June 13, 2011

Government Guidelines Reveal Telling Signs for Kosher Food Industry

Washington, D.C…USDA officials have once again released revised nutrition guidelines for the general population, this time featuring a new “dinner plate” diagram. The plate replaces the traditional nutritional food pyramid that was conceived in the early 1990’s, and follows in the wake of the January release of the Dietary Guidelines for Americans, 2010, over six months ago (www.myplate.gov and www.dietaryguidlines.gov). The release of the dietary guidelines may foretell significant change in the food industry, including the kosher market. As explained in the guidelines and emphasized in the plate diagram, many foods, including traditional Jewish foods that are high in fat, added sugars, and sodium, are now strongly discouraged. So called “empty calorie” foods, mainly confections and baked goods, are regarded as taboo as well. Indeed, an about-face has taken hold of government nutritional guidelines, as items that were formerly sanctioned, including many dairy and occasional sweets products, are now actively precluded from recommended diets. Kosher food officials say that the industry of late is attempting to balance the demand for healthier foods (i.e.  dramatic increased of gluten-free products) and preserving some of the authentic foods that have survived the Diaspora and are still popular with younger Jews (i.e. kugel and cholent).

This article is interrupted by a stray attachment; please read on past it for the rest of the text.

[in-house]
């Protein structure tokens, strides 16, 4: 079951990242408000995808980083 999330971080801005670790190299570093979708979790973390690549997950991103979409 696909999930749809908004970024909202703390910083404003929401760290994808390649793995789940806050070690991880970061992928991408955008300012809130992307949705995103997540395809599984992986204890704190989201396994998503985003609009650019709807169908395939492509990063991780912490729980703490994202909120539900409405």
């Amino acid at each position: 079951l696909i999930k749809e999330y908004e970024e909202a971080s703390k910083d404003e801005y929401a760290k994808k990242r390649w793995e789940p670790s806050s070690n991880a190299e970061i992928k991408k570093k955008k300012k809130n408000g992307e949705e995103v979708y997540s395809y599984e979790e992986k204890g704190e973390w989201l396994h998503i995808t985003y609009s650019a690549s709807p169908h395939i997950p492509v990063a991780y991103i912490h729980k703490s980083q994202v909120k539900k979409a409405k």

Perhaps most perplexing for the food industry is the nascent movement to impede sodium in food products. Long known to be an agitator of hypertension and other cardiovascular conditions, sodium has, in recent months, become public enemy number one for government welfare agencies and NGO’s like the American Heart Association. While this is a problem for the food industry in general, it may manifest itself more prominently within the world of kosher, where many popular traditional and not so traditional food items are high in sodium. While some kosher food manufacturers, notably Manischewitz and its subsidiaries, have introduced reduced sodium options for many of their shelf stable products, it remains to be seen how the kosher consumer will respond to the new plate and dietary guidelines initiatives, whether they will be willing to sacrifice salt’s satisfaction for supposed safety. Despite the government guidelines, kosher food officials say that the kosher consumer “has a mind of its own and our job is to constantly read it.”